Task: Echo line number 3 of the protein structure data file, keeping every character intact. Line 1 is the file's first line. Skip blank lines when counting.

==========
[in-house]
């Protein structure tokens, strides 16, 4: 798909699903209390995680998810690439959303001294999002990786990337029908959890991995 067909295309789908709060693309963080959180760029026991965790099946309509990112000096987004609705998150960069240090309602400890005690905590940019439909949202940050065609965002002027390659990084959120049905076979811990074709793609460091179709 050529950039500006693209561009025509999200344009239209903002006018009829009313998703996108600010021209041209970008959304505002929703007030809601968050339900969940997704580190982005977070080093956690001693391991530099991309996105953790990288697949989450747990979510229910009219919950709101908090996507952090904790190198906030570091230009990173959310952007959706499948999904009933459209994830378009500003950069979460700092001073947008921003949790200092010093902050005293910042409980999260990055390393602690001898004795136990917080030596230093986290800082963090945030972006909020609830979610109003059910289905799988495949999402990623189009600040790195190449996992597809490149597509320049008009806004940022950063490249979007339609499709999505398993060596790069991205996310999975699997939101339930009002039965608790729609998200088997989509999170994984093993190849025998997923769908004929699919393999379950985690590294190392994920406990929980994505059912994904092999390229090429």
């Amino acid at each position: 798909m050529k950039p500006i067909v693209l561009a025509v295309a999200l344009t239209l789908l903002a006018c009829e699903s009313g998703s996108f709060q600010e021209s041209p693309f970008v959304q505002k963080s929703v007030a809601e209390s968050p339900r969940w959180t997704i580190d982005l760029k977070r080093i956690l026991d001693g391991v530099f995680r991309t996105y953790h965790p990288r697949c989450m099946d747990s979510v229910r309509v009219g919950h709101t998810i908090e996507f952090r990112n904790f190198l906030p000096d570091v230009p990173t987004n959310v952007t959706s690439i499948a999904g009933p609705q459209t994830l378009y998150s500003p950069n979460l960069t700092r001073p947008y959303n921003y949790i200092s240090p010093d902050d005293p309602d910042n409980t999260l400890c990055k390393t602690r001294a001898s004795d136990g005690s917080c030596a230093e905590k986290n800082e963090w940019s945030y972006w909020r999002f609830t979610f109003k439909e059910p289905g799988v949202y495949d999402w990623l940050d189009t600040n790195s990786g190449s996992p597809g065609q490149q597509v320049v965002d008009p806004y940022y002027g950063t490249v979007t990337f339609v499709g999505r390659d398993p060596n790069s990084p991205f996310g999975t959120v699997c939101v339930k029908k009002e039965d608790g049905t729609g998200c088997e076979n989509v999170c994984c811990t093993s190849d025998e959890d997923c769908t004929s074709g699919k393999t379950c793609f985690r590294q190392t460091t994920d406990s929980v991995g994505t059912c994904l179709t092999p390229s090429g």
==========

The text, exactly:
């Amino acid at each position: 798909m050529k950039p500006i067909v693209l561009a025509v295309a999200l344009t239209l789908l903002a006018c009829e699903s009313g998703s996108f709060q600010e021209s041209p693309f970008v959304q505002k963080s929703v007030a809601e209390s968050p339900r969940w959180t997704i580190d982005l760029k977070r080093i956690l026991d001693g391991v530099f995680r991309t996105y953790h965790p990288r697949c989450m099946d747990s979510v229910r309509v009219g919950h709101t998810i908090e996507f952090r990112n904790f190198l906030p000096d570091v230009p990173t987004n959310v952007t959706s690439i499948a999904g009933p609705q459209t994830l378009y998150s500003p950069n979460l960069t700092r001073p947008y959303n921003y949790i200092s240090p010093d902050d005293p309602d910042n409980t999260l400890c990055k390393t602690r001294a001898s004795d136990g005690s917080c030596a230093e905590k986290n800082e963090w940019s945030y972006w909020r999002f609830t979610f109003k439909e059910p289905g799988v949202y495949d999402w990623l940050d189009t600040n790195s990786g190449s996992p597809g065609q490149q597509v320049v965002d008009p806004y940022y002027g950063t490249v979007t990337f339609v499709g999505r390659d398993p060596n790069s990084p991205f996310g999975t959120v699997c939101v339930k029908k009002e039965d608790g049905t729609g998200c088997e076979n989509v999170c994984c811990t093993s190849d025998e959890d997923c769908t004929s074709g699919k393999t379950c793609f985690r590294q190392t460091t994920d406990s929980v991995g994505t059912c994904l179709t092999p390229s090429g």